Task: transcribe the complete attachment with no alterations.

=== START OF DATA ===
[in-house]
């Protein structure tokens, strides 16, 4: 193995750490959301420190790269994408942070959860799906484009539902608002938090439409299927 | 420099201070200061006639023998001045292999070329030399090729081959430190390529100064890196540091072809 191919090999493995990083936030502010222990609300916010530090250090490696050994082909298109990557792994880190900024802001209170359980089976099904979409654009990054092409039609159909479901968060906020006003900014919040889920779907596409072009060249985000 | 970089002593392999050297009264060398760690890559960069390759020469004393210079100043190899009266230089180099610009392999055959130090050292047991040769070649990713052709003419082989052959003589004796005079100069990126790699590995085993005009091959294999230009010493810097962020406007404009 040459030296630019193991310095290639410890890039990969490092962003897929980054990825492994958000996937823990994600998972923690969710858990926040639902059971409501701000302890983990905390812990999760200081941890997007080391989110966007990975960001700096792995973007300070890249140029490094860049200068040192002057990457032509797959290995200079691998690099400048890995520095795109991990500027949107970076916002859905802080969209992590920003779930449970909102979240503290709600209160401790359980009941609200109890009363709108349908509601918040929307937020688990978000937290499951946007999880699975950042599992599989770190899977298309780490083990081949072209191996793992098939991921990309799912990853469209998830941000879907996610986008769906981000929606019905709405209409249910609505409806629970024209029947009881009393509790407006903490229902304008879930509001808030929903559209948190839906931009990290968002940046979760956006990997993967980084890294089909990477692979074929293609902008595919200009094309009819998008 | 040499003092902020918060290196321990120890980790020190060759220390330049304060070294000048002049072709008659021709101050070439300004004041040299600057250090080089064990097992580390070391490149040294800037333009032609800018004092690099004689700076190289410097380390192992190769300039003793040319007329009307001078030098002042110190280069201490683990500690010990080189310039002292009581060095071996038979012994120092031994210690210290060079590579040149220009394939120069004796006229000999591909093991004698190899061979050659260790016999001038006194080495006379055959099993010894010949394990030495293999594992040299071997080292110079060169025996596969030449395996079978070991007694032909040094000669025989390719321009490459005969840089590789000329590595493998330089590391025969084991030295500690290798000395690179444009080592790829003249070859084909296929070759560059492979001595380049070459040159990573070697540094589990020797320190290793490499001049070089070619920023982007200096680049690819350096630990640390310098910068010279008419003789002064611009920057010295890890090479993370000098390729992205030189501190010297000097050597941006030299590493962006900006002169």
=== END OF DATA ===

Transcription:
[in-house]
């Protein structure tokens, strides 16, 4: 193995750490959301420190790269994408942070959860799906484009539902608002938090439409299927 | 420099201070200061006639023998001045292999070329030399090729081959430190390529100064890196540091072809 191919090999493995990083936030502010222990609300916010530090250090490696050994082909298109990557792994880190900024802001209170359980089976099904979409654009990054092409039609159909479901968060906020006003900014919040889920779907596409072009060249985000 | 970089002593392999050297009264060398760690890559960069390759020469004393210079100043190899009266230089180099610009392999055959130090050292047991040769070649990713052709003419082989052959003589004796005079100069990126790699590995085993005009091959294999230009010493810097962020406007404009 040459030296630019193991310095290639410890890039990969490092962003897929980054990825492994958000996937823990994600998972923690969710858990926040639902059971409501701000302890983990905390812990999760200081941890997007080391989110966007990975960001700096792995973007300070890249140029490094860049200068040192002057990457032509797959290995200079691998690099400048890995520095795109991990500027949107970076916002859905802080969209992590920003779930449970909102979240503290709600209160401790359980009941609200109890009363709108349908509601918040929307937020688990978000937290499951946007999880699975950042599992599989770190899977298309780490083990081949072209191996793992098939991921990309799912990853469209998830941000879907996610986008769906981000929606019905709405209409249910609505409806629970024209029947009881009393509790407006903490229902304008879930509001808030929903559209948190839906931009990290968002940046979760956006990997993967980084890294089909990477692979074929293609902008595919200009094309009819998008 | 040499003092902020918060290196321990120890980790020190060759220390330049304060070294000048002049072709008659021709101050070439300004004041040299600057250090080089064990097992580390070391490149040294800037333009032609800018004092690099004689700076190289410097380390192992190769300039003793040319007329009307001078030098002042110190280069201490683990500690010990080189310039002292009581060095071996038979012994120092031994210690210290060079590579040149220009394939120069004796006229000999591909093991004698190899061979050659260790016999001038006194080495006379055959099993010894010949394990030495293999594992040299071997080292110079060169025996596969030449395996079978070991007694032909040094000669025989390719321009490459005969840089590789000329590595493998330089590391025969084991030295500690290798000395690179444009080592790829003249070859084909296929070759560059492979001595380049070459040159990573070697540094589990020797320190290793490499001049070089070619920023982007200096680049690819350096630990640390310098910068010279008419003789002064611009920057010295890890090479993370000098390729992205030189501190010297000097050597941006030299590493962006900006002169």